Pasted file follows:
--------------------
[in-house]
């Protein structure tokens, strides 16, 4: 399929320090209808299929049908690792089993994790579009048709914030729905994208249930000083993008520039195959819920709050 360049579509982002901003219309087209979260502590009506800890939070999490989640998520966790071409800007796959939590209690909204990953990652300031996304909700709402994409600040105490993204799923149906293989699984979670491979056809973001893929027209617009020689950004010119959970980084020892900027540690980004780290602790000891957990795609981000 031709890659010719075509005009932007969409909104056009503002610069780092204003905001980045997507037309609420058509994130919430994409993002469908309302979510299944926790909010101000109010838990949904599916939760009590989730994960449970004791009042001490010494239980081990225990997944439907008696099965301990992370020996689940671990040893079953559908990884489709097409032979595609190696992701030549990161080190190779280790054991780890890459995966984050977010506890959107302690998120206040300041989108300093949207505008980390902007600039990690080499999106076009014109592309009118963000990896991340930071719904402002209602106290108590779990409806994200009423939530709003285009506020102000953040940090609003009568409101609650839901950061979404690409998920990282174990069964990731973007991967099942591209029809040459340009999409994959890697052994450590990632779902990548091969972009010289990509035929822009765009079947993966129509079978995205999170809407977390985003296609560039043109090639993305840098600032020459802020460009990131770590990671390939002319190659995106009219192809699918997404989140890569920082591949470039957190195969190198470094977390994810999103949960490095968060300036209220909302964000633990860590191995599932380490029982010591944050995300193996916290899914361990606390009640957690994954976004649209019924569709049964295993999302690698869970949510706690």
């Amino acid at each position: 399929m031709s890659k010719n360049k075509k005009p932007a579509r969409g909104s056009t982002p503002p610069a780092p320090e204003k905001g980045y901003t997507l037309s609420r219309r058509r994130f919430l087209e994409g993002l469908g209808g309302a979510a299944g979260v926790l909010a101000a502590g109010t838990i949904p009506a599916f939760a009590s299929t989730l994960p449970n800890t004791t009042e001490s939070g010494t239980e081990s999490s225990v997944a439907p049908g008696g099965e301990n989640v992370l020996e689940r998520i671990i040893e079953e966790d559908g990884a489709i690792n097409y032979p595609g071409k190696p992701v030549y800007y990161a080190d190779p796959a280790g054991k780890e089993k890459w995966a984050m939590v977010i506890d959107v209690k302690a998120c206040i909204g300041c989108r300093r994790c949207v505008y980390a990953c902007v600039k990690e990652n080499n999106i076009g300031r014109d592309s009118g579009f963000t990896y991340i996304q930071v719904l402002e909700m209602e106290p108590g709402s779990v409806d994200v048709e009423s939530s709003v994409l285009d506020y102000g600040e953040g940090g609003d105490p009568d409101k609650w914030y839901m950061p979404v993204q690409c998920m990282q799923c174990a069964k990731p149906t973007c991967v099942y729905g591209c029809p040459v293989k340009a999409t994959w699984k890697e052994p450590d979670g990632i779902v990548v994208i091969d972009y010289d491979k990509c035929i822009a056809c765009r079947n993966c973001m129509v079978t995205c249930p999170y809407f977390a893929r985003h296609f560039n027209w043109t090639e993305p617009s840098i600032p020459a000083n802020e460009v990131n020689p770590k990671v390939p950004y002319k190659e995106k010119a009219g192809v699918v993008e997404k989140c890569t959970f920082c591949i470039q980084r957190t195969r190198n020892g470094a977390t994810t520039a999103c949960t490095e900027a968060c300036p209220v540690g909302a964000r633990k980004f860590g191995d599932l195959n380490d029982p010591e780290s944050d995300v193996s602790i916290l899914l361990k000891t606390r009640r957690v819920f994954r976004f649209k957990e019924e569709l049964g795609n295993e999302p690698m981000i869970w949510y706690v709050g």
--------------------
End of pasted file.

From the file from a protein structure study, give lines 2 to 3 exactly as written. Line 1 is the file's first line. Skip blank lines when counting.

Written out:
């Protein structure tokens, strides 16, 4: 399929320090209808299929049908690792089993994790579009048709914030729905994208249930000083993008520039195959819920709050 360049579509982002901003219309087209979260502590009506800890939070999490989640998520966790071409800007796959939590209690909204990953990652300031996304909700709402994409600040105490993204799923149906293989699984979670491979056809973001893929027209617009020689950004010119959970980084020892900027540690980004780290602790000891957990795609981000 031709890659010719075509005009932007969409909104056009503002610069780092204003905001980045997507037309609420058509994130919430994409993002469908309302979510299944926790909010101000109010838990949904599916939760009590989730994960449970004791009042001490010494239980081990225990997944439907008696099965301990992370020996689940671990040893079953559908990884489709097409032979595609190696992701030549990161080190190779280790054991780890890459995966984050977010506890959107302690998120206040300041989108300093949207505008980390902007600039990690080499999106076009014109592309009118963000990896991340930071719904402002209602106290108590779990409806994200009423939530709003285009506020102000953040940090609003009568409101609650839901950061979404690409998920990282174990069964990731973007991967099942591209029809040459340009999409994959890697052994450590990632779902990548091969972009010289990509035929822009765009079947993966129509079978995205999170809407977390985003296609560039043109090639993305840098600032020459802020460009990131770590990671390939002319190659995106009219192809699918997404989140890569920082591949470039957190195969190198470094977390994810999103949960490095968060300036209220909302964000633990860590191995599932380490029982010591944050995300193996916290899914361990606390009640957690994954976004649209019924569709049964295993999302690698869970949510706690």
């Amino acid at each position: 399929m031709s890659k010719n360049k075509k005009p932007a579509r969409g909104s056009t982002p503002p610069a780092p320090e204003k905001g980045y901003t997507l037309s609420r219309r058509r994130f919430l087209e994409g993002l469908g209808g309302a979510a299944g979260v926790l909010a101000a502590g109010t838990i949904p009506a599916f939760a009590s299929t989730l994960p449970n800890t004791t009042e001490s939070g010494t239980e081990s999490s225990v997944a439907p049908g008696g099965e301990n989640v992370l020996e689940r998520i671990i040893e079953e966790d559908g990884a489709i690792n097409y032979p595609g071409k190696p992701v030549y800007y990161a080190d190779p796959a280790g054991k780890e089993k890459w995966a984050m939590v977010i506890d959107v209690k302690a998120c206040i909204g300041c989108r300093r994790c949207v505008y980390a990953c902007v600039k990690e990652n080499n999106i076009g300031r014109d592309s009118g579009f963000t990896y991340i996304q930071v719904l402002e909700m209602e106290p108590g709402s779990v409806d994200v048709e009423s939530s709003v994409l285009d506020y102000g600040e953040g940090g609003d105490p009568d409101k609650w914030y839901m950061p979404v993204q690409c998920m990282q799923c174990a069964k990731p149906t973007c991967v099942y729905g591209c029809p040459v293989k340009a999409t994959w699984k890697e052994p450590d979670g990632i779902v990548v994208i091969d972009y010289d491979k990509c035929i822009a056809c765009r079947n993966c973001m129509v079978t995205c249930p999170y809407f977390a893929r985003h296609f560039n027209w043109t090639e993305p617009s840098i600032p020459a000083n802020e460009v990131n020689p770590k990671v390939p950004y002319k190659e995106k010119a009219g192809v699918v993008e997404k989140c890569t959970f920082c591949i470039q980084r957190t195969r190198n020892g470094a977390t994810t520039a999103c949960t490095e900027a968060c300036p209220v540690g909302a964000r633990k980004f860590g191995d599932l195959n380490d029982p010591e780290s944050d995300v193996s602790i916290l899914l361990k000891t606390r009640r957690v819920f994954r976004f649209k957990e019924e569709l049964g795609n295993e999302p690698m981000i869970w949510y706690v709050g």